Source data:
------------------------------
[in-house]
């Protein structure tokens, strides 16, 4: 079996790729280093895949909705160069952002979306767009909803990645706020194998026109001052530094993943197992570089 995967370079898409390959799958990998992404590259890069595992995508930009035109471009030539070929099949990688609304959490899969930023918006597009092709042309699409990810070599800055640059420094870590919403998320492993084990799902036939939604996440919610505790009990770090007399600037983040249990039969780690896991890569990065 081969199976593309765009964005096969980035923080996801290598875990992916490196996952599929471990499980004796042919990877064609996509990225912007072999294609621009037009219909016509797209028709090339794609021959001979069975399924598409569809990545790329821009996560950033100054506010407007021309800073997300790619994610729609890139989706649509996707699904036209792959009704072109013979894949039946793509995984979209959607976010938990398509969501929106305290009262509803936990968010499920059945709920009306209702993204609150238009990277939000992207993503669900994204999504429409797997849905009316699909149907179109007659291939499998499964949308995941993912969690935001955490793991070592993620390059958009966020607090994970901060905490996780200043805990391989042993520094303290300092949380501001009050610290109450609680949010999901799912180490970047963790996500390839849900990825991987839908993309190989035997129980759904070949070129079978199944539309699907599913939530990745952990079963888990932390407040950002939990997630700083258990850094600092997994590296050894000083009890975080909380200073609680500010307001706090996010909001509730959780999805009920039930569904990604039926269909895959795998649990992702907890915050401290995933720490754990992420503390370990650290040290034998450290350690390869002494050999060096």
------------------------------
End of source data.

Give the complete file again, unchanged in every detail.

[in-house]
């Protein structure tokens, strides 16, 4: 079996790729280093895949909705160069952002979306767009909803990645706020194998026109001052530094993943197992570089 995967370079898409390959799958990998992404590259890069595992995508930009035109471009030539070929099949990688609304959490899969930023918006597009092709042309699409990810070599800055640059420094870590919403998320492993084990799902036939939604996440919610505790009990770090007399600037983040249990039969780690896991890569990065 081969199976593309765009964005096969980035923080996801290598875990992916490196996952599929471990499980004796042919990877064609996509990225912007072999294609621009037009219909016509797209028709090339794609021959001979069975399924598409569809990545790329821009996560950033100054506010407007021309800073997300790619994610729609890139989706649509996707699904036209792959009704072109013979894949039946793509995984979209959607976010938990398509969501929106305290009262509803936990968010499920059945709920009306209702993204609150238009990277939000992207993503669900994204999504429409797997849905009316699909149907179109007659291939499998499964949308995941993912969690935001955490793991070592993620390059958009966020607090994970901060905490996780200043805990391989042993520094303290300092949380501001009050610290109450609680949010999901799912180490970047963790996500390839849900990825991987839908993309190989035997129980759904070949070129079978199944539309699907599913939530990745952990079963888990932390407040950002939990997630700083258990850094600092997994590296050894000083009890975080909380200073609680500010307001706090996010909001509730959780999805009920039930569904990604039926269909895959795998649990992702907890915050401290995933720490754990992420503390370990650290040290034998450290350690390869002494050999060096």